i beg the devs to remove the ability to build keeps and landmarks that act like keeps in your base, its super cheese, and its annoying, i personally feel its the reason 90% of new players will not play the game after a few cheese tactics, i swear its the bane of my enjoyment for this game, it literally annoys me and most likely every other player who is on the receiving end of it so much, its just straight up cheese and NOT historically accurate!.
1200 stone to keep, it would discourage them to put them in the face, as for the Chinese Barbican, their strategy is not op
I would say git gud but I’m also bad at the game xD
Don’t try to push your point by saying that new players don’t get into the game for that reason. A cheese, if explored, is “easy” to stop. To stop the cheeses there are guides for it. A surprising and risky strategy (as long as it is not OP) is part of the strategy.
im not really pushing it on people, i have had friends leave the game after being invited to try it, due to cheese strategies just like keeps being placed in your base or towers, it just dont make sense.
the issue is when you lose your defending forces, then they slap a keep on your wood line or landmark on your wood line, i was winning a game and literally lost due to one red tower landmark, its literally stupid, like for real how can you justify me having the advantage all game to lose to 1 landmark its stupid.
More people will leave the game if you are prohibited from placing keeps and towers near the enemy base.
In this genre you have to look for guides and builds to see it coming and stop it properly. There are also other game modes, which are not ranked, more friendly.
Lucifron won against the barbican in the face, watch his stream
If somebody is building a keep in your base you’ve already lost and they’re trying to get you to resign faster. Keeps are fine.
yes some people win but its still very op and hard to deal with
In AoE2 DE, a castle in your base mean “get out of my game”. Same thing here, the keep in your base mean you lost ten minutes ago.
xd, a keep costs the same as 3 knights and a spearman
When in doubt, Gameplay is above historical accuracy. It’s correct that the Keep is a good defensive building and it’s also correct that the game should favor aggressive to defensive play a bit more (and not staking games a thousand years) for the sake of show.
You see i understand your statement, but those keeps and castles took many years to build, i live in england where the normans littered the coast with fortifications. But at the same time these fortifications took many years to build. The fact someone can slap a keep in your base after killing your defensive forces just does not make sense to me, sure when you are truly hanging to hope where there is none in a match where you lost the advantage. using a keep in there base is fine, but a landmark such as red tower or even the imperial age english landmark just truly ruins the game for me, it turns the tide so well that you lose because they snipe everything you have.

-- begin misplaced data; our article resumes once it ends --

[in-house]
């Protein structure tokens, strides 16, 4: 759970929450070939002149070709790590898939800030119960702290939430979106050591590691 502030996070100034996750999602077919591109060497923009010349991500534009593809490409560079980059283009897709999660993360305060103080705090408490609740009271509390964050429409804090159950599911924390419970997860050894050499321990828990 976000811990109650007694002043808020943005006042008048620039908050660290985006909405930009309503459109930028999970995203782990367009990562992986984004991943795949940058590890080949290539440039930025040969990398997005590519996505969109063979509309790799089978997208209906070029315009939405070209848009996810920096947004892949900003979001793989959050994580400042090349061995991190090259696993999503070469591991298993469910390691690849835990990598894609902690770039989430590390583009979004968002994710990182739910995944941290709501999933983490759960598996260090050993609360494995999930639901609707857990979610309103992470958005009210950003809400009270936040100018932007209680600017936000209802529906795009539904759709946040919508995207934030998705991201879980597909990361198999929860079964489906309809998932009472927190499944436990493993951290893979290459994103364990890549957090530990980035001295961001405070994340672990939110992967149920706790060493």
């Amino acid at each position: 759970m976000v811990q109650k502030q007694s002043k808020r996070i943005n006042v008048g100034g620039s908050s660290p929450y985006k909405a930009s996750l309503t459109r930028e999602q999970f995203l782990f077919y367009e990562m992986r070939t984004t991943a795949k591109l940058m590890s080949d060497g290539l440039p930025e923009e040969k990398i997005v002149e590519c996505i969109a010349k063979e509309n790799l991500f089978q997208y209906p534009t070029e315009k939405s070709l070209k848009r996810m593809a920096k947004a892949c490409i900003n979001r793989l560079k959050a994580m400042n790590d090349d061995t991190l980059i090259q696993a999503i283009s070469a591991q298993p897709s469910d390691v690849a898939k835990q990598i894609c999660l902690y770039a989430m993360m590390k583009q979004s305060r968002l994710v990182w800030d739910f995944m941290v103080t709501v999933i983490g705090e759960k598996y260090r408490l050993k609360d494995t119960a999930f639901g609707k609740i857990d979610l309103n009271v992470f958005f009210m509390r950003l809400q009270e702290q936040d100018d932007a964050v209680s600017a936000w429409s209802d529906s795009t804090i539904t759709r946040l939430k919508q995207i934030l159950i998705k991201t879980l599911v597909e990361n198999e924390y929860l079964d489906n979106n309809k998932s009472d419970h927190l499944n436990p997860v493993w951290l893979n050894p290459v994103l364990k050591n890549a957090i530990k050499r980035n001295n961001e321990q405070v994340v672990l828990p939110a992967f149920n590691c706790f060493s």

Name one scenario in history where villagers ran into someones village or town, slapped a keep down in 50 or less seconds, then proceeded to snipe villagers
The 50 seconds in the game is an extended timescale. You can’t create villagers in 35 seconds, it takes 15-20 years. You can’t train militia in 35 seconds, it takes months or years. Seconds in the game is days, weeks, months or years.
One scenario where a civilisation was tower-rushed was the Battle of Alesia, where Julius Caesar defeated the forces of Vercingetorix. Vercingetorix had withdrawn to the hillfort of Alesia, which was heavily defended by a force of 80,000 and a formidable challenge for any army. Caesar rapidly encircled it with fortifications, including 23 towers. The Gauls saw it happening and tried cavalry sorties to stop the construction, but Caesar had placed legions and their allies at the exits of the fort to prevent them from interfering. Once the towers and fortifications were starting to surround the base, Caesar ordered a defensive perimeter round the outside to prevent raiders from outside stopping construction. The towers rained down fire on the hillfort and the Gauls rapidly began to starve. Vercingetorix had to surrender, and the struggle of the Gauls against Rome ended there.